What is basalt?
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What is Basalt?

Basalt

August 2016 - Basalt is a fine-grained, hard rock that forms when bits of lava shoot out of volcanoes, so it's one kind of igneous rock.

When the lava cools quickly, it turns into basalt. Usually basalt is black or gray. Basalt is a mixture of feldspar and pyroxene, a rock made mainly of silica and oxygen. Pyroxene is what jade is before metamorphosis.

gray stone curved grindstone with cylindrical stone on top
Basalt grindstone (Niger, ca. 5000 BC)

Basalt is pretty common on Earth, and there is also a lot of basalt on the Moon, and on other planets including Mars and Venus.

Like granite, basalt is a very hard rock. Because it is a common rock and so hard, people used basalt for early choppers and for grinding stones for grinding grains like millet and barley.

Asphalt pavement
Asphalt pavement made with basalt

Even in the Stone Age, people carried basalt grinding stones (along with igneous obsidian for tools) long distances by boat in order to sell them to people who lived in places where there wasn't any basalt. Roman engineers paved a lot of Roman roads with basalt, and today engineers still use a lot of ground-up basalt to make asphalt to pave roads.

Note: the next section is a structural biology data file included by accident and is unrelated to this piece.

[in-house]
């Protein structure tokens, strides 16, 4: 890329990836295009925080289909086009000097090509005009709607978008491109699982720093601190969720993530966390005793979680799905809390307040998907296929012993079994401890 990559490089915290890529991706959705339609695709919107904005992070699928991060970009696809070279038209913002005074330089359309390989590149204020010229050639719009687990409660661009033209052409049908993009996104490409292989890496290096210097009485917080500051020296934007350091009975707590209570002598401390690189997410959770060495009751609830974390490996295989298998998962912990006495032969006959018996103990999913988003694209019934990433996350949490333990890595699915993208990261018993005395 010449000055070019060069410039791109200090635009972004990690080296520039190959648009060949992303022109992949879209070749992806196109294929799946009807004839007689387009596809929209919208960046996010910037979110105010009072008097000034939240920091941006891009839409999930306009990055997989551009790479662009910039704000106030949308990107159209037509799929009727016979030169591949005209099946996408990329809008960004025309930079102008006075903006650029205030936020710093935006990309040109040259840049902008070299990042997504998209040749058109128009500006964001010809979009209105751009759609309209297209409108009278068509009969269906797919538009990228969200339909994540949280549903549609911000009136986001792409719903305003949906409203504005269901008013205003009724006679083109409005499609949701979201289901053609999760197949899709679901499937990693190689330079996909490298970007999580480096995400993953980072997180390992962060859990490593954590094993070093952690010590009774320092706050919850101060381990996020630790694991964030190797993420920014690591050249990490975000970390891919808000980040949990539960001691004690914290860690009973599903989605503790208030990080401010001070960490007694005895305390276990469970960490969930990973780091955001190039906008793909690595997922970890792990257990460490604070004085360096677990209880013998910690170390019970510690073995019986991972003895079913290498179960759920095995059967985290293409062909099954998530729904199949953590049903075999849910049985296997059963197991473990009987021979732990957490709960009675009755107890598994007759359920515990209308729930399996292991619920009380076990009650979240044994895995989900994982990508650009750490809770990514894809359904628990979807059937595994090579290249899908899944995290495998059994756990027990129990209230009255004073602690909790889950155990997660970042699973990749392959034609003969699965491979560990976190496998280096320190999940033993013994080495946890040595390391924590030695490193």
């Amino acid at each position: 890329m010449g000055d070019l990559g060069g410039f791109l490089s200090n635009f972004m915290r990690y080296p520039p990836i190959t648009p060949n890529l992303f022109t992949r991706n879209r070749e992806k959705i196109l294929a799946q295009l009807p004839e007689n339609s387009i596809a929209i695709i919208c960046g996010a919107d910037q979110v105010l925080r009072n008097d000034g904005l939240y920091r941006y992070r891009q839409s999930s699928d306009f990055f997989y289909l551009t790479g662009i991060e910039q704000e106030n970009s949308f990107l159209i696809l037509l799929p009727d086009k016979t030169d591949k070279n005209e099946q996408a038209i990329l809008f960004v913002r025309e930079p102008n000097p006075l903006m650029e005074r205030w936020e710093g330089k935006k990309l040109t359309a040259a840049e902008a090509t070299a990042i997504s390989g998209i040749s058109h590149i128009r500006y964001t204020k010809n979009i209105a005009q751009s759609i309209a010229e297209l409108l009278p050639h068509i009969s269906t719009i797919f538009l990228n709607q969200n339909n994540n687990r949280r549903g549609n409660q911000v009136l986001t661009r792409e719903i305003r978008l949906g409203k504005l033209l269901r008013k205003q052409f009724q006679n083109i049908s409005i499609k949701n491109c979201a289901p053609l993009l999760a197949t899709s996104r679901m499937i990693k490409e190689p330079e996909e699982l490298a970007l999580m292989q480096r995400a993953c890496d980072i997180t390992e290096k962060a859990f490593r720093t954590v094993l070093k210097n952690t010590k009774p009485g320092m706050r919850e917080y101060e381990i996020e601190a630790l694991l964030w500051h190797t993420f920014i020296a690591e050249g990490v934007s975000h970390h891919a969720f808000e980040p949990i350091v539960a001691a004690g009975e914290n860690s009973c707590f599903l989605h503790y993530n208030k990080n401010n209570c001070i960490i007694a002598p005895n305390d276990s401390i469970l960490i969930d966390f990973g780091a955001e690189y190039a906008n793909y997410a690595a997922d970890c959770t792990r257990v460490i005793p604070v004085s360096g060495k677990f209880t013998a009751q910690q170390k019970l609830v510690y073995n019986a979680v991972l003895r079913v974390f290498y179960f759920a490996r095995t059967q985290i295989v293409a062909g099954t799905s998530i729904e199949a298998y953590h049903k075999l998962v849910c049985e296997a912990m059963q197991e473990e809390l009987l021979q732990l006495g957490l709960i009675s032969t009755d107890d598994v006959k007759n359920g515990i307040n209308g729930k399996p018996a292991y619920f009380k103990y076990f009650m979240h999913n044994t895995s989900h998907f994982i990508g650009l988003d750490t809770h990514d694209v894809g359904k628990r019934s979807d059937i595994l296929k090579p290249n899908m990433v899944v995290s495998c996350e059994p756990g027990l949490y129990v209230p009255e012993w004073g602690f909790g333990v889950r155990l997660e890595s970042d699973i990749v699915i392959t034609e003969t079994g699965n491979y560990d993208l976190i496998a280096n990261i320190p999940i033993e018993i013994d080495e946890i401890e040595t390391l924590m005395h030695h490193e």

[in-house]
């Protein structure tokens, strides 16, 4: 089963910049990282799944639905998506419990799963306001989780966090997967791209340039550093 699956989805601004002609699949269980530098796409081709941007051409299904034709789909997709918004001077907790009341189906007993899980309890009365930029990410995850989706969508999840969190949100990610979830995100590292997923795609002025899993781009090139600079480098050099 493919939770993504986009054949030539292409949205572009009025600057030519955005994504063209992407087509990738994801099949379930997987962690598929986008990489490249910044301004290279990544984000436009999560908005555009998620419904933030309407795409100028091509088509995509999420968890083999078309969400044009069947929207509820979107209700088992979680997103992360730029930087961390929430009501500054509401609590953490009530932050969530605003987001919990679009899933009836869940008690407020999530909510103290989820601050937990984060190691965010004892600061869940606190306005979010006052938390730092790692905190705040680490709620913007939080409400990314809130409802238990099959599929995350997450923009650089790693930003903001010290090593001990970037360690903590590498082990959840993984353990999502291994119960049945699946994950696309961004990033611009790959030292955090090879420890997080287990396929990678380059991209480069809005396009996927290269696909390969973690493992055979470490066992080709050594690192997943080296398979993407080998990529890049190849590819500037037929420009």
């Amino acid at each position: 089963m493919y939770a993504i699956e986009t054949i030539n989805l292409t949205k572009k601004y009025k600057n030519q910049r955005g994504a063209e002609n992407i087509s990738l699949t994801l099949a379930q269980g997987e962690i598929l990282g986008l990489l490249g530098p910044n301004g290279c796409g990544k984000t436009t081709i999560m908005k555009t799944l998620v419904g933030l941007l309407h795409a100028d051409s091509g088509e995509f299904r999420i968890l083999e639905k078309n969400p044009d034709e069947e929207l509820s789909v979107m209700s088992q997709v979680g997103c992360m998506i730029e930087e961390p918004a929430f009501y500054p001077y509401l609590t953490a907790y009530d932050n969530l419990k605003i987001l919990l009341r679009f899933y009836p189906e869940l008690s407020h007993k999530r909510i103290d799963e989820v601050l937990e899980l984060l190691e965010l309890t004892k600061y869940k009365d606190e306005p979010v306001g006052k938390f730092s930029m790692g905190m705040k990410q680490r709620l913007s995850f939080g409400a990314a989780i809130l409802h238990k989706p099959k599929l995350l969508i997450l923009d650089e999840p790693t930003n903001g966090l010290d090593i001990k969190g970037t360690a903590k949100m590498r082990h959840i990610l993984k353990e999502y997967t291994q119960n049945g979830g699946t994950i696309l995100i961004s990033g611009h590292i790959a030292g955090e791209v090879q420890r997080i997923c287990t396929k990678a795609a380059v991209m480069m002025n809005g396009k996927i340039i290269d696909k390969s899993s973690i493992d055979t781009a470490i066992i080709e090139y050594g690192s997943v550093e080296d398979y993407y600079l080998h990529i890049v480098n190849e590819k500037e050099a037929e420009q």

Learn by doing: finding different kinds of rocks
More about basalt
More about igneous rocks

Bibliography and further reading about rocks:

More about Basalt
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Professor Carr

Karen Eva Carr, PhD.
Assoc. Professor Emerita, History
Portland State University

Professor Carr holds a B.A. with high honors from Cornell University in classics and archaeology, and her M.A. and PhD. from the University of Michigan in Classical Art and Archaeology. She has excavated in Scotland, Cyprus, Greece, Israel, and Tunisia, and she has been teaching history to university students for a very long time.

Professor Carr's PSU page

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